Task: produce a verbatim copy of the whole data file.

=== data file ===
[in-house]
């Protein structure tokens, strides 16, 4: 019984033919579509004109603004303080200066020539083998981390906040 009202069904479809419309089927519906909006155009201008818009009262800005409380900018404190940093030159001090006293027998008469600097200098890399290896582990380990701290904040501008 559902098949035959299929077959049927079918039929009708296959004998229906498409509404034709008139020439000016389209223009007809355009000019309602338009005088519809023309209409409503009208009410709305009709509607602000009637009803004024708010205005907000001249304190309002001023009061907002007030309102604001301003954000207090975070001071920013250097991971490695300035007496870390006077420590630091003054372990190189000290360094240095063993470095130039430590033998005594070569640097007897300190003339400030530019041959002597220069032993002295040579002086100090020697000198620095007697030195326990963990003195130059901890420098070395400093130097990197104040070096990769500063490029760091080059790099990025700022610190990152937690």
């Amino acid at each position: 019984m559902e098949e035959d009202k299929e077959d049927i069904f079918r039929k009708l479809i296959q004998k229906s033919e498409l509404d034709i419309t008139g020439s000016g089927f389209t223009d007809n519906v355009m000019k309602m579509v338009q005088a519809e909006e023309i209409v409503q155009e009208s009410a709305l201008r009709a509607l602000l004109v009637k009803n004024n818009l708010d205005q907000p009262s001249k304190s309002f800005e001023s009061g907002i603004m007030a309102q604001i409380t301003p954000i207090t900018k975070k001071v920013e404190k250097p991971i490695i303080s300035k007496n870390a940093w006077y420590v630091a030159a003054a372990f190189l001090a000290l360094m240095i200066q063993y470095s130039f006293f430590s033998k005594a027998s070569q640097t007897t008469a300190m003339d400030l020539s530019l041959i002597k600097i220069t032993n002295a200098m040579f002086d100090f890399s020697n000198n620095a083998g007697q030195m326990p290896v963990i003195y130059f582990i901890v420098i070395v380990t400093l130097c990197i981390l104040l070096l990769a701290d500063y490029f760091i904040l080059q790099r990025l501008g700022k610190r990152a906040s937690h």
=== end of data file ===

[in-house]
């Protein structure tokens, strides 16, 4: 019984033919579509004109603004303080200066020539083998981390906040 009202069904479809419309089927519906909006155009201008818009009262800005409380900018404190940093030159001090006293027998008469600097200098890399290896582990380990701290904040501008 559902098949035959299929077959049927079918039929009708296959004998229906498409509404034709008139020439000016389209223009007809355009000019309602338009005088519809023309209409409503009208009410709305009709509607602000009637009803004024708010205005907000001249304190309002001023009061907002007030309102604001301003954000207090975070001071920013250097991971490695300035007496870390006077420590630091003054372990190189000290360094240095063993470095130039430590033998005594070569640097007897300190003339400030530019041959002597220069032993002295040579002086100090020697000198620095007697030195326990963990003195130059901890420098070395400093130097990197104040070096990769500063490029760091080059790099990025700022610190990152937690």
């Amino acid at each position: 019984m559902e098949e035959d009202k299929e077959d049927i069904f079918r039929k009708l479809i296959q004998k229906s033919e498409l509404d034709i419309t008139g020439s000016g089927f389209t223009d007809n519906v355009m000019k309602m579509v338009q005088a519809e909006e023309i209409v409503q155009e009208s009410a709305l201008r009709a509607l602000l004109v009637k009803n004024n818009l708010d205005q907000p009262s001249k304190s309002f800005e001023s009061g907002i603004m007030a309102q604001i409380t301003p954000i207090t900018k975070k001071v920013e404190k250097p991971i490695i303080s300035k007496n870390a940093w006077y420590v630091a030159a003054a372990f190189l001090a000290l360094m240095i200066q063993y470095s130039f006293f430590s033998k005594a027998s070569q640097t007897t008469a300190m003339d400030l020539s530019l041959i002597k600097i220069t032993n002295a200098m040579f002086d100090f890399s020697n000198n620095a083998g007697q030195m326990p290896v963990i003195y130059f582990i901890v420098i070395v380990t400093l130097c990197i981390l104040l070096l990769a701290d500063y490029f760091i904040l080059q790099r990025l501008g700022k610190r990152a906040s937690h």